Millions of dollars of NIH grants have been supporting unverifiable opinions and screeds that attack those concerned and affected by complicated and persistent cases of Lyme disease. The director of the Ad Hoc Committee for Health Equity in ICD11 Borreliosis Codes and founder of the Global Network on Institutional Discrimination recently wrote a letter to the U.S. Department of Health and Human Services about this issue.

The person who wrote the letter is Jenna Luché-Thayer. The full content is included in the following blog post:

Saturday, 04 March 2017 20:09
Fake news or research misconduct?

https://huib.me/en/blog/item/76-fake-ne ... misconduct
Jesus, give it a rest.

When the B-W-S paper finally is published in hard-copy it will be listed under ‘editorials’ or ‘commentaries’ and not as original research.

As for the UL1 grant, it’s for clinical and translational research and is administratively linked to another funded project or projects. Probably Shapiro is on one of those grants, probably for X% effort, and therefore drawing some salary from it. So he listed it as the source of some of his time.

As for Mr. J. Luche-Thayer, there are plenty of ICD codes for Lyme disease (http://www.icd10data.com/ICD10CM/Codes/ ... 69-/A69.20 ), but no imaginary codes for imaginary symptoms or infections. I think those are listed separately under psychiatric codes.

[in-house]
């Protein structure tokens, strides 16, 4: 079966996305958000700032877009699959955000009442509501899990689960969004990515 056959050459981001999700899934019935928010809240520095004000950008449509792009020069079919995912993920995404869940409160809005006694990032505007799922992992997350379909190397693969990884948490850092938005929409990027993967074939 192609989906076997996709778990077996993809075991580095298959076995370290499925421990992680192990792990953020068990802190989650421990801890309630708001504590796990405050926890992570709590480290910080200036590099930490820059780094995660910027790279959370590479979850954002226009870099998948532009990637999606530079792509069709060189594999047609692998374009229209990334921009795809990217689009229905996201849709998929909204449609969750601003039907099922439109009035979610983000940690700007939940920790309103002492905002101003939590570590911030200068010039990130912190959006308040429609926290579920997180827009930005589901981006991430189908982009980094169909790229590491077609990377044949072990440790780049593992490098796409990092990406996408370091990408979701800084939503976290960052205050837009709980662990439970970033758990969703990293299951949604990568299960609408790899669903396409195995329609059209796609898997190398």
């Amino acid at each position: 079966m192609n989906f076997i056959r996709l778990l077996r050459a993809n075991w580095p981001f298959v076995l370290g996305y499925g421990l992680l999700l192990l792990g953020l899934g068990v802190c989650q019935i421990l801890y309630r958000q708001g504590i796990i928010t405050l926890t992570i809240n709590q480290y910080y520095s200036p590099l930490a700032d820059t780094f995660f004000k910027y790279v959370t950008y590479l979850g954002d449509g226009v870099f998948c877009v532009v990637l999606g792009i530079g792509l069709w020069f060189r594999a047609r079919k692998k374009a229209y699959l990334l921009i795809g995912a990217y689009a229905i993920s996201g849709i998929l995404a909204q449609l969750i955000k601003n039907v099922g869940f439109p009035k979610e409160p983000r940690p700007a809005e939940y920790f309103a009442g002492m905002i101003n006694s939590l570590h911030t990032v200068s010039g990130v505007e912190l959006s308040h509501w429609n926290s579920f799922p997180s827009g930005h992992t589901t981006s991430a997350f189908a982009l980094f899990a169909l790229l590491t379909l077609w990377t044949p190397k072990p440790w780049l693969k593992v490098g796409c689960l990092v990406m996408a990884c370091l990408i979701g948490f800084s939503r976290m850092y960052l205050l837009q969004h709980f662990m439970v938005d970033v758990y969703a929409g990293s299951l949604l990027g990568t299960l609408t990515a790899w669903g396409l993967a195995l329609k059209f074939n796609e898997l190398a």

Mr. L-T writes, “I have spent over 250,000 hours 'studying' Lyme, which is said to make me an expert on the subject.” No, that makes him a nut with access to Google. “250,000 hours” also works out to 28.5 years of Googling, which I think is longer than Google has been around, and about the same amount of time I spent getting a doctorate, doing a post-doc and a fellowship, and then working a career.

Access to information is meaningless if you don’t understand what it is you’re accessing.

Re: False and Misleading Information about Lyme Disease.

Posted: Mon 6 Mar 2017 22:29
by nnecker
dlf said:
The authors need to understand that there is likely not one person in the Lyme community who thinks that the definition of chronic Lyme as outlined in their article has validity, applies to real life patients, or has any merit at all.
Please,you're so full of it,it's coming out of your ears.No wonder when Henry and hv808ct don't post anything,this place is deader then a doornail.Go and write a book or something.

Re: False and Misleading Information about Lyme Disease.

Posted: Mon 6 Mar 2017 23:22
by Henry
Although there are multiple definitions of chronic Lyme disease, we are using the term to refer to patients with persistent, unexplained subjective symptoms, with no documented history of Lyme disease and without credible laboratory evidence --past or present-- of infection with Borrelia burgdorferi, the bacterium that causes Lyme disease."
To those who believe that patients such as those described above fit the criteria for chronic Lyme disease, what objective test criteria are used to make a diagnosis of chronic Lyme disease? Is their diagnosis based on general, non-specific symptoms alone, such as those noted in the work cited in references #1 and #2 of the Shapiro et al. paper? If that is the case, then their only diagnostic criterium is only that they say such patients have chronic Lyme disease, i.e., trust me-- I know it when I see it. Under such circumstances, what is the rationale for any treatment regimen one might propose? How does one treat a disease that may not even exist in the first place? What folly!!! Only a fool would believe such nonsense.